Kazakhstan, for example, was denied exports worth 160,000 Euros under EU criteria having to do with "Respect for human rights in the country of final destination as well as respect by that country of international humanitarian law," "Internal situation in the country of final destination, as a function of the existence of tensions or armed conflicts," and "Existence of a risk that the military technology or equipment will be diverted within the buyer country or re-exported under undesirable conditions." Unfortunately the report doesn't specify what equipment was requested but denied (and in this case, doesn't explain what "tensions or armed conflicts" are going on in Kazakhstan).
Kyrgyzstan was denied four licenses totaling 12,000 Euros under the criteria of "Respect for human rights in the country of final destination as well as respect by that country of international humanitarian law" and "Internal situation in the country of final destination, as a function of the existence of tensions or armed conflicts."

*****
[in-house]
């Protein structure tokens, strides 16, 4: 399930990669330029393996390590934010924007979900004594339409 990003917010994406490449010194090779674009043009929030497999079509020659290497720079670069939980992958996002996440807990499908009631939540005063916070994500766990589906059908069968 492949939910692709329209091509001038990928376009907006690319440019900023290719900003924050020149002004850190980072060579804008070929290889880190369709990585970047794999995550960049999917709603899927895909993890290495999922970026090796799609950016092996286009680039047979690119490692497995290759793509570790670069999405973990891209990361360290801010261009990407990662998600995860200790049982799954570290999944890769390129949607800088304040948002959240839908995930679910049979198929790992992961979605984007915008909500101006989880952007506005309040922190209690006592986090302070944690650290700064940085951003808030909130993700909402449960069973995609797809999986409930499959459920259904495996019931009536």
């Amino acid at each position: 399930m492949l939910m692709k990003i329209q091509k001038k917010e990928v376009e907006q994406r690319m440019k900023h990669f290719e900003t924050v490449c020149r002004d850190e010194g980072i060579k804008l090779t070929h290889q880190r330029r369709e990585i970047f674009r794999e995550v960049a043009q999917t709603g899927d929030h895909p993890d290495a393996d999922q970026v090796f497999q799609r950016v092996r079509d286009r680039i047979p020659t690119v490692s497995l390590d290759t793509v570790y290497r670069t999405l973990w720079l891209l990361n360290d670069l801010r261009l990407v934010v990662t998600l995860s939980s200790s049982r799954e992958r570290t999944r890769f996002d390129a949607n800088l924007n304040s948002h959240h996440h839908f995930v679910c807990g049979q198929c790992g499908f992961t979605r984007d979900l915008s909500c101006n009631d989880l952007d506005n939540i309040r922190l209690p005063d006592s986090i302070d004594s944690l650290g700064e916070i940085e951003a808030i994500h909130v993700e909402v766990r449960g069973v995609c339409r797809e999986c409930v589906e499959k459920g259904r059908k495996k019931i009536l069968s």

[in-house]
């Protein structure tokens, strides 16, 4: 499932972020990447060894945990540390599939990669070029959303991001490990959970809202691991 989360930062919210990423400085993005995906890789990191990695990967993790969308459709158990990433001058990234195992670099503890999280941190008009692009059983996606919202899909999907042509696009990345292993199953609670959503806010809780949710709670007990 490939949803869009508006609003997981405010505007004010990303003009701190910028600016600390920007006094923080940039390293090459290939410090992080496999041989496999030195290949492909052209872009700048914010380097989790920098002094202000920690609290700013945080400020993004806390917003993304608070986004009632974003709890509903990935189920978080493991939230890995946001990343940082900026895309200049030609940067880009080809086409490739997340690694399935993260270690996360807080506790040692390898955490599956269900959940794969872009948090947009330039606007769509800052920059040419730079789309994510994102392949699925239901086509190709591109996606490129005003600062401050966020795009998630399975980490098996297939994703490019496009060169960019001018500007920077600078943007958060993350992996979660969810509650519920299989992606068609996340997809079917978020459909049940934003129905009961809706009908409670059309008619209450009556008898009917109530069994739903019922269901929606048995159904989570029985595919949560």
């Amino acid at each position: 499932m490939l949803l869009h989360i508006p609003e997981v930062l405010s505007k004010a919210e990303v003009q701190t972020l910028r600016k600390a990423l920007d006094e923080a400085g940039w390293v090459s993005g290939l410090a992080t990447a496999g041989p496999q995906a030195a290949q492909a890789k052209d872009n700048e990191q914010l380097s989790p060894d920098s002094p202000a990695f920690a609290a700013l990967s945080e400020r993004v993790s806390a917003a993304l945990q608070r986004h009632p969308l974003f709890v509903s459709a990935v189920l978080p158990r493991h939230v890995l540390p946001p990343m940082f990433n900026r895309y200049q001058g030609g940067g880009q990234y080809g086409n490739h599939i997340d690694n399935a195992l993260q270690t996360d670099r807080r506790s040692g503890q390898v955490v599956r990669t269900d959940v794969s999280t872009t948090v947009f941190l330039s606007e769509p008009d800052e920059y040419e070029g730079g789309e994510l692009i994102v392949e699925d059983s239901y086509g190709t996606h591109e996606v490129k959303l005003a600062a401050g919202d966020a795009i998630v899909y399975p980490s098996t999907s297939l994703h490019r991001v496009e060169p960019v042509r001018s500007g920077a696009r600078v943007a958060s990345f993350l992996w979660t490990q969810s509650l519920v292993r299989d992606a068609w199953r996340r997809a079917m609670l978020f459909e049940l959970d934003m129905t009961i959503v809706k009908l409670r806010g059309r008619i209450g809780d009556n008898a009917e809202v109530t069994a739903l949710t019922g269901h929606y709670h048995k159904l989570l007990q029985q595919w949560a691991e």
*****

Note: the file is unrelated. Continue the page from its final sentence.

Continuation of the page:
The deaths of two Armenian soldiers on the border with Azerbaijan has led to predictions that Armenia will carry out a "substantial" attack in retaliation.
On June 5, Armenia's defense ministry reported that two of its soldiers had been killed along the border with Nakhcivan, the exclave of Azerbaijan cut off from the rest of Azerbaijan and bordering Turkey, Iran, and Armenia.
"Azerbaijan has shown its true face and prompted us to be prepared for a war," said deputy speaker of parliament Eduard Sharmazanov, according to BBC Monitoring. Defense Minister Seyran Ohanian told a representative from the OSCE that "ongoing escalation in the current operational environment is prone to entail unforeseen consequences for the Azeri side."
And a retired Armenian general, Arkady Ter-Tadevosyan, in an interview with RFERL, said he had "specific information" that Armenia is preparing a "substantial strike" on Azerbaijan in retaliation for the two soldiers' deaths. "If we don't carry out counterattacks soon, the Azerbaijanis will conclude that we're weak. We just need to attack, and the attack needs to be noticeable. I don't only expect, but I know, that such an attack is being prepared."
And there are reports that Armenia has already counterattacked. Again via BBC Monitoring:
On 8 June, opposition Azadliq paper quoted unidentified local social media users as saying that Armenian troops attacked from the direction of Lakataq village in Naxcivan's Culfa District bordering Armenia, adding that the enemy captured "several heights" in the area.